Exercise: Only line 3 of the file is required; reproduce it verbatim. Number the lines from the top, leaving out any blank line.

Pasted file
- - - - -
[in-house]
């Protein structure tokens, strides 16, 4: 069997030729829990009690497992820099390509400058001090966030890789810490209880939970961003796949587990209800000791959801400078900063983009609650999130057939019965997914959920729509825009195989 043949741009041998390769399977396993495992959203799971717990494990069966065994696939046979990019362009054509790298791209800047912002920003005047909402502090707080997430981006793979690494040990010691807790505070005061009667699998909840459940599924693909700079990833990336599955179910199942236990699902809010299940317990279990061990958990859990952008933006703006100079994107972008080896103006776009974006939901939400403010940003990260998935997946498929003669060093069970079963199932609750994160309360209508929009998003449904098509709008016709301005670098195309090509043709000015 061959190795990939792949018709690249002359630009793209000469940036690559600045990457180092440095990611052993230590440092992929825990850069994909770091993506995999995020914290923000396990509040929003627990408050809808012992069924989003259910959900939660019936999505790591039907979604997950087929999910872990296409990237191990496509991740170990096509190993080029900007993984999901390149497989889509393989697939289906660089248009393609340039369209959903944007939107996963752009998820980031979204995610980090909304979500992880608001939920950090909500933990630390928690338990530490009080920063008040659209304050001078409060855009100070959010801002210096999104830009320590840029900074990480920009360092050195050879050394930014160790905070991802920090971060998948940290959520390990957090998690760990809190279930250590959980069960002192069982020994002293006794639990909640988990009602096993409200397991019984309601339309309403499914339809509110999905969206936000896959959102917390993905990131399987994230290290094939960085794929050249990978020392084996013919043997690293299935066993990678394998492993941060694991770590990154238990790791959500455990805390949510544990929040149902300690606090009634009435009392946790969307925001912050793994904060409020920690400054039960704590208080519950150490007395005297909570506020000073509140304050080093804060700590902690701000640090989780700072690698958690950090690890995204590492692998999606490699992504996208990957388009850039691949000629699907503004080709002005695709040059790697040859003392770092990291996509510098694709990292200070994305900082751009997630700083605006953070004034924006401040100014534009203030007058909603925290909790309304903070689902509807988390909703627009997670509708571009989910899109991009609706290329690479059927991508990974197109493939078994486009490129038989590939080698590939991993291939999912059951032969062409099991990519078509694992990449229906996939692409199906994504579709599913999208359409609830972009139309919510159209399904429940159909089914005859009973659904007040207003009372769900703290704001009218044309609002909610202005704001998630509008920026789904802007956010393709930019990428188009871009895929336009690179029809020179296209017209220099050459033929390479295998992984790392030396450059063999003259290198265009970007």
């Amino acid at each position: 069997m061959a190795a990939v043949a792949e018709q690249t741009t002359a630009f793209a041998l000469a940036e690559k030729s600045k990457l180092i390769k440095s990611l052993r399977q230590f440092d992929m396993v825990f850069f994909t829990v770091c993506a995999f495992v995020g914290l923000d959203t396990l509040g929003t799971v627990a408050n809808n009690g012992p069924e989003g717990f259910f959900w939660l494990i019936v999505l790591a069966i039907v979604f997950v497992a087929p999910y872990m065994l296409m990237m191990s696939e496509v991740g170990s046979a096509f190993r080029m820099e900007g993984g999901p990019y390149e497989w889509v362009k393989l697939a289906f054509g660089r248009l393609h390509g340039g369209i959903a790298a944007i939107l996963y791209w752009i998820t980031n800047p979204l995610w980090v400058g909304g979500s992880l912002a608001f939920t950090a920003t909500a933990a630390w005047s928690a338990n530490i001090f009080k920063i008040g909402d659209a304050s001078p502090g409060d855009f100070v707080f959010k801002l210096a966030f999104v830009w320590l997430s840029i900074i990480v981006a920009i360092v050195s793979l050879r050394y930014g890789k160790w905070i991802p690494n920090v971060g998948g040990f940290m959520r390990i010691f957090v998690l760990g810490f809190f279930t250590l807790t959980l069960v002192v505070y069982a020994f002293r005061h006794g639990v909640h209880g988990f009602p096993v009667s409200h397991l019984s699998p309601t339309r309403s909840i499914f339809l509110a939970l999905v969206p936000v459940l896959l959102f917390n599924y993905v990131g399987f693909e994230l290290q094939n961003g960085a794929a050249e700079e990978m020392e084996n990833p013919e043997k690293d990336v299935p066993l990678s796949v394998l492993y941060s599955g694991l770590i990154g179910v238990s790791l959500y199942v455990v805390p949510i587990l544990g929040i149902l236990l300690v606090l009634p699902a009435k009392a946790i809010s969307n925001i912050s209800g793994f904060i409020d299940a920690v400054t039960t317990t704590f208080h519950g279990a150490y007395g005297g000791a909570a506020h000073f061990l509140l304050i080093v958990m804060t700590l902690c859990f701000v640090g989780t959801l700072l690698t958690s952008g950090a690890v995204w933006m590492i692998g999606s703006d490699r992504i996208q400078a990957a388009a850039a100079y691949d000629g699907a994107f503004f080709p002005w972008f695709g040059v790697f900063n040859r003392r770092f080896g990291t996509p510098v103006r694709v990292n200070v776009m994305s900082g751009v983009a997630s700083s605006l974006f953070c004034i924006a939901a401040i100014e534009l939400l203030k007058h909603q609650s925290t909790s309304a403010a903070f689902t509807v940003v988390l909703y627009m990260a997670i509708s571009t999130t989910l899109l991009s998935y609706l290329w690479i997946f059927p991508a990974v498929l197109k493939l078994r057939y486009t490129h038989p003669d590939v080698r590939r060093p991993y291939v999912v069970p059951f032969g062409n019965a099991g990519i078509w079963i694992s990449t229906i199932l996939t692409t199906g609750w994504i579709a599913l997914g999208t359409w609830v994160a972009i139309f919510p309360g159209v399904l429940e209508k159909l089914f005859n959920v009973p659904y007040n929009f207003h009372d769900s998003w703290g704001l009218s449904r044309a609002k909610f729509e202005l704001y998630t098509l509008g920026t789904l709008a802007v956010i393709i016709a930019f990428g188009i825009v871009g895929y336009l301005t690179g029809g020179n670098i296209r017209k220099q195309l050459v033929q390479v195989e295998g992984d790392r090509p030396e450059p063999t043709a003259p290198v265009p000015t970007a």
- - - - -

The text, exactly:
């Amino acid at each position: 069997m061959a190795a990939v043949a792949e018709q690249t741009t002359a630009f793209a041998l000469a940036e690559k030729s600045k990457l180092i390769k440095s990611l052993r399977q230590f440092d992929m396993v825990f850069f994909t829990v770091c993506a995999f495992v995020g914290l923000d959203t396990l509040g929003t799971v627990a408050n809808n009690g012992p069924e989003g717990f259910f959900w939660l494990i019936v999505l790591a069966i039907v979604f997950v497992a087929p999910y872990m065994l296409m990237m191990s696939e496509v991740g170990s046979a096509f190993r080029m820099e900007g993984g999901p990019y390149e497989w889509v362009k393989l697939a289906f054509g660089r248009l393609h390509g340039g369209i959903a790298a944007i939107l996963y791209w752009i998820t980031n800047p979204l995610w980090v400058g909304g979500s992880l912002a608001f939920t950090a920003t909500a933990a630390w005047s928690a338990n530490i001090f009080k920063i008040g909402d659209a304050s001078p502090g409060d855009f100070v707080f959010k801002l210096a966030f999104v830009w320590l997430s840029i900074i990480v981006a920009i360092v050195s793979l050879r050394y930014g890789k160790w905070i991802p690494n920090v971060g998948g040990f940290m959520r390990i010691f957090v998690l760990g810490f809190f279930t250590l807790t959980l069960v002192v505070y069982a020994f002293r005061h006794g639990v909640h209880g988990f009602p096993v009667s409200h397991l019984s699998p309601t339309r309403s909840i499914f339809l509110a939970l999905v969206p936000v459940l896959l959102f917390n599924y993905v990131g399987f693909e994230l290290q094939n961003g960085a794929a050249e700079e990978m020392e084996n990833p013919e043997k690293d990336v299935p066993l990678s796949v394998l492993y941060s599955g694991l770590i990154g179910v238990s790791l959500y199942v455990v805390p949510i587990l544990g929040i149902l236990l300690v606090l009634p699902a009435k009392a946790i809010s969307n925001i912050s209800g793994f904060i409020d299940a920690v400054t039960t317990t704590f208080h519950g279990a150490y007395g005297g000791a909570a506020h000073f061990l509140l304050i080093v958990m804060t700590l902690c859990f701000v640090g989780t959801l700072l690698t958690s952008g950090a690890v995204w933006m590492i692998g999606s703006d490699r992504i996208q400078a990957a388009a850039a100079y691949d000629g699907a994107f503004f080709p002005w972008f695709g040059v790697f900063n040859r003392r770092f080896g990291t996509p510098v103006r694709v990292n200070v776009m994305s900082g751009v983009a997630s700083s605006l974006f953070c004034i924006a939901a401040i100014e534009l939400l203030k007058h909603q609650s925290t909790s309304a403010a903070f689902t509807v940003v988390l909703y627009m990260a997670i509708s571009t999130t989910l899109l991009s998935y609706l290329w690479i997946f059927p991508a990974v498929l197109k493939l078994r057939y486009t490129h038989p003669d590939v080698r590939r060093p991993y291939v999912v069970p059951f032969g062409n019965a099991g990519i078509w079963i694992s990449t229906i199932l996939t692409t199906g609750w994504i579709a599913l997914g999208t359409w609830v994160a972009i139309f919510p309360g159209v399904l429940e209508k159909l089914f005859n959920v009973p659904y007040n929009f207003h009372d769900s998003w703290g704001l009218s449904r044309a609002k909610f729509e202005l704001y998630t098509l509008g920026t789904l709008a802007v956010i393709i016709a930019f990428g188009i825009v871009g895929y336009l301005t690179g029809g020179n670098i296209r017209k220099q195309l050459v033929q390479v195989e295998g992984d790392r090509p030396e450059p063999t043709a003259p290198v265009p000015t970007a």